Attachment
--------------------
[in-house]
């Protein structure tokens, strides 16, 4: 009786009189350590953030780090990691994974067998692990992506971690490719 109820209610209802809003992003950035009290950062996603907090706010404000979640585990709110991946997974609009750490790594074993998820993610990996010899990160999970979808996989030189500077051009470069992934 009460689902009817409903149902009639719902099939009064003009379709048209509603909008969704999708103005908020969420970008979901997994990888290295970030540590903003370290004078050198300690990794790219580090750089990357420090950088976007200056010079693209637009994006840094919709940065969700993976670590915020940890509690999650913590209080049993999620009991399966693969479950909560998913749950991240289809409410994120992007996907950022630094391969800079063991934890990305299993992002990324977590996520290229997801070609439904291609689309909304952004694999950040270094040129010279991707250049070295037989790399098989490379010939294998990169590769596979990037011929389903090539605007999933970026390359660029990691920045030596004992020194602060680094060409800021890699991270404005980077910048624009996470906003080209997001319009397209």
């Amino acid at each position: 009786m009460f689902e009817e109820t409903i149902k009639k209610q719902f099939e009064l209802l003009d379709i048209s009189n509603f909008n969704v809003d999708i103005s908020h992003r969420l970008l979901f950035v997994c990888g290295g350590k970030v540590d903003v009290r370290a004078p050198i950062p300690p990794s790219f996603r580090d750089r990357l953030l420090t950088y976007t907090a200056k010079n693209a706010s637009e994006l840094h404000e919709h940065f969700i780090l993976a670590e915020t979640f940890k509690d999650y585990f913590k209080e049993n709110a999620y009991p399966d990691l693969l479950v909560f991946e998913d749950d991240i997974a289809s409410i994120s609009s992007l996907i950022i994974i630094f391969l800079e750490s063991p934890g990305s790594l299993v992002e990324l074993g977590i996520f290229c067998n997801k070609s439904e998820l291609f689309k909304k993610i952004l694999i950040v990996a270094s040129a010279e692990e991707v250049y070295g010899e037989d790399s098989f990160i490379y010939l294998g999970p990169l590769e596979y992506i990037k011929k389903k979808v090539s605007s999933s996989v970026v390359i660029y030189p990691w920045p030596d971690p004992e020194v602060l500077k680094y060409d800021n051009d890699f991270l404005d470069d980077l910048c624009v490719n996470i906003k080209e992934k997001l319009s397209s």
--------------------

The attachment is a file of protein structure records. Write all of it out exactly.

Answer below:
[in-house]
């Protein structure tokens, strides 16, 4: 009786009189350590953030780090990691994974067998692990992506971690490719 109820209610209802809003992003950035009290950062996603907090706010404000979640585990709110991946997974609009750490790594074993998820993610990996010899990160999970979808996989030189500077051009470069992934 009460689902009817409903149902009639719902099939009064003009379709048209509603909008969704999708103005908020969420970008979901997994990888290295970030540590903003370290004078050198300690990794790219580090750089990357420090950088976007200056010079693209637009994006840094919709940065969700993976670590915020940890509690999650913590209080049993999620009991399966693969479950909560998913749950991240289809409410994120992007996907950022630094391969800079063991934890990305299993992002990324977590996520290229997801070609439904291609689309909304952004694999950040270094040129010279991707250049070295037989790399098989490379010939294998990169590769596979990037011929389903090539605007999933970026390359660029990691920045030596004992020194602060680094060409800021890699991270404005980077910048624009996470906003080209997001319009397209």
């Amino acid at each position: 009786m009460f689902e009817e109820t409903i149902k009639k209610q719902f099939e009064l209802l003009d379709i048209s009189n509603f909008n969704v809003d999708i103005s908020h992003r969420l970008l979901f950035v997994c990888g290295g350590k970030v540590d903003v009290r370290a004078p050198i950062p300690p990794s790219f996603r580090d750089r990357l953030l420090t950088y976007t907090a200056k010079n693209a706010s637009e994006l840094h404000e919709h940065f969700i780090l993976a670590e915020t979640f940890k509690d999650y585990f913590k209080e049993n709110a999620y009991p399966d990691l693969l479950v909560f991946e998913d749950d991240i997974a289809s409410i994120s609009s992007l996907i950022i994974i630094f391969l800079e750490s063991p934890g990305s790594l299993v992002e990324l074993g977590i996520f290229c067998n997801k070609s439904e998820l291609f689309k909304k993610i952004l694999i950040v990996a270094s040129a010279e692990e991707v250049y070295g010899e037989d790399s098989f990160i490379y010939l294998g999970p990169l590769e596979y992506i990037k011929k389903k979808v090539s605007s999933s996989v970026v390359i660029y030189p990691w920045p030596d971690p004992e020194v602060l500077k680094y060409d800021n051009d890699f991270l404005d470069d980077l910048c624009v490719n996470i906003k080209e992934k997001l319009s397209s």